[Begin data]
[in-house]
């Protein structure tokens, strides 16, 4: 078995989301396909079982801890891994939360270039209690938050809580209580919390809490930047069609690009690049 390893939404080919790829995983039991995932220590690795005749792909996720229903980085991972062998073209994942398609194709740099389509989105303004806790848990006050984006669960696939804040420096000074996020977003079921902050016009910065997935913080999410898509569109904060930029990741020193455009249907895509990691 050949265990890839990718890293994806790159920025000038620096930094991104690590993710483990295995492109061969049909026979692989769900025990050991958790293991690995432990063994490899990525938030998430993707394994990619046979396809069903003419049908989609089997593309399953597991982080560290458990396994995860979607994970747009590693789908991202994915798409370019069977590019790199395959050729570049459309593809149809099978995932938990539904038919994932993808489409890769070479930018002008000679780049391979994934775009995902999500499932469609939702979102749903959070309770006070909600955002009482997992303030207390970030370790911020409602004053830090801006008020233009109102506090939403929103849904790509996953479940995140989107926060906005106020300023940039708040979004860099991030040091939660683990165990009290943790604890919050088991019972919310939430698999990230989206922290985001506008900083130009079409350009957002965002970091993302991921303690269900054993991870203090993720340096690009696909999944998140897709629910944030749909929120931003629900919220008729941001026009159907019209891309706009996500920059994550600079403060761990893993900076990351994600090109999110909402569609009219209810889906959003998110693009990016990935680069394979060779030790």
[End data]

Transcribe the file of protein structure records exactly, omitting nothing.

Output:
[in-house]
């Protein structure tokens, strides 16, 4: 078995989301396909079982801890891994939360270039209690938050809580209580919390809490930047069609690009690049 390893939404080919790829995983039991995932220590690795005749792909996720229903980085991972062998073209994942398609194709740099389509989105303004806790848990006050984006669960696939804040420096000074996020977003079921902050016009910065997935913080999410898509569109904060930029990741020193455009249907895509990691 050949265990890839990718890293994806790159920025000038620096930094991104690590993710483990295995492109061969049909026979692989769900025990050991958790293991690995432990063994490899990525938030998430993707394994990619046979396809069903003419049908989609089997593309399953597991982080560290458990396994995860979607994970747009590693789908991202994915798409370019069977590019790199395959050729570049459309593809149809099978995932938990539904038919994932993808489409890769070479930018002008000679780049391979994934775009995902999500499932469609939702979102749903959070309770006070909600955002009482997992303030207390970030370790911020409602004053830090801006008020233009109102506090939403929103849904790509996953479940995140989107926060906005106020300023940039708040979004860099991030040091939660683990165990009290943790604890919050088991019972919310939430698999990230989206922290985001506008900083130009079409350009957002965002970091993302991921303690269900054993991870203090993720340096690009696909999944998140897709629910944030749909929120931003629900919220008729941001026009159907019209891309706009996500920059994550600079403060761990893993900076990351994600090109999110909402569609009219209810889906959003998110693009990016990935680069394979060779030790």